The Wreckery Return After Three Decades With New Album “Fake Is Forever”

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This is The Wreckery album that never was but always should have been! At the crest of the Australian post punk era, Melbourne’s The Wreckery played atmospheric rock with film-noir swagger and renegade attitude, carving a loyal following. Critics quickly positioned them as successors to a darkly exciting avant-garde Melbourne tradition previously marked out by The Birthday Party. Early recordings for Rampant Records showcased The Wreckery‘s fusion of swamp blues and noir-jazz, delivered with a deadpan, reckless, and romantic cut. Sadly, creative tensions saw the band implode as they were reaching their peak with 1988’s Laying Down Law album. Yet another great and dangerous rock ‘n’ roll band who became a danger to themselves. 

35 years later, their new album Fake is Forever is out today via Golden Robot Records and it delivers on unfulfilled promises, revealing The Wreckery on fire like never before. The DNA is still there, the signature sound of Charles Todd‘s baritone sax; the scathing lyrics and vocals of Hugo Race; the distorted angular guitars of Clayton-Jones; the eclecticism of multi-instrumentalist Robin Casinader; Nick Barker and former Plays With Marionettes drummer Frank Trobbiani fuse as the solid engine room of this iconic group. All the original edge with a new maturity and control.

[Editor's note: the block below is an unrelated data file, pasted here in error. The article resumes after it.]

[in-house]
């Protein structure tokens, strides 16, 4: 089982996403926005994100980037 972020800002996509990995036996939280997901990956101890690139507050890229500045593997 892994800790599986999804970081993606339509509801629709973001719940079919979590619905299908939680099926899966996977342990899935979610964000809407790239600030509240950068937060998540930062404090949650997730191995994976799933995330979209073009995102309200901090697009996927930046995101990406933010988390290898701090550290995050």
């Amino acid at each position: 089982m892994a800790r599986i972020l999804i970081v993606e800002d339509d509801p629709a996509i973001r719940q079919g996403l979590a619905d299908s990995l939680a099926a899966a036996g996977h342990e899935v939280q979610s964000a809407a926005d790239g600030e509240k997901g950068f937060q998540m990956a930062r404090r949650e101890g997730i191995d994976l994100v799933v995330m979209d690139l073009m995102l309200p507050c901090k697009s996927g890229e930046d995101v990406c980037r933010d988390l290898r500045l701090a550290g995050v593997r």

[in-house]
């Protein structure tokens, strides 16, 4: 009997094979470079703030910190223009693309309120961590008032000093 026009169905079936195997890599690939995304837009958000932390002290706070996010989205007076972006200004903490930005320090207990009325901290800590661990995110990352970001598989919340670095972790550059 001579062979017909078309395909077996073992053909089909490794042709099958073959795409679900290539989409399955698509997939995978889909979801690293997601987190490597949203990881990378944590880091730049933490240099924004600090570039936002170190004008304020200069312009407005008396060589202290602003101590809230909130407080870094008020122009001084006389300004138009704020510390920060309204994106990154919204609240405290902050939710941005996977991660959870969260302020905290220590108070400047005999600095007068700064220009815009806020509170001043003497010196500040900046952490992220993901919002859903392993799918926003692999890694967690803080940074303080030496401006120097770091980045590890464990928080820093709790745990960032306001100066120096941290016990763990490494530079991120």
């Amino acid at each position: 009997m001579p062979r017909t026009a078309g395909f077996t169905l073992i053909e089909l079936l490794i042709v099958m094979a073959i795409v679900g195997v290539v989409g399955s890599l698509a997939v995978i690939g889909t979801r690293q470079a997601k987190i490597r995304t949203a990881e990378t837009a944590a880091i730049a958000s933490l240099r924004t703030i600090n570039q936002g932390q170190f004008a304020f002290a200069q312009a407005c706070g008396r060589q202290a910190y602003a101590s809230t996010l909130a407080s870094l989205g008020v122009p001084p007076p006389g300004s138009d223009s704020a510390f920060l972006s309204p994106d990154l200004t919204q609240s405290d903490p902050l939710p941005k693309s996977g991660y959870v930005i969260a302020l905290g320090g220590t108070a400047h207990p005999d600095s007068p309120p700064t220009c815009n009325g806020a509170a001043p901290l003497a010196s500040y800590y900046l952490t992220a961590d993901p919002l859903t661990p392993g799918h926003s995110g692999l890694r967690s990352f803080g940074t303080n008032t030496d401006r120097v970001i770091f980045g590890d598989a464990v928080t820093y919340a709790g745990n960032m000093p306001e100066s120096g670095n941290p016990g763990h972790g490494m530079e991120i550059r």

The Wreckery

The songs still emanate from the deep, dark end of the musical gene pool. The sarcastic, provocative lyrics of Smack Me Down, Get A Name and Young People; the musical fury of Stole It From Alpha Ray and Evil Eye, the romantic melodrama of The Devil in You and Whistle Clean, the deranged rock of Dragonfly and Garbage JuiceThe Wreckery‘s range is as vast as it is ferocious. Whereas the band in the 80’s were brash and angry this record finds the band conjuring quiet menace, sensual, intoxicating.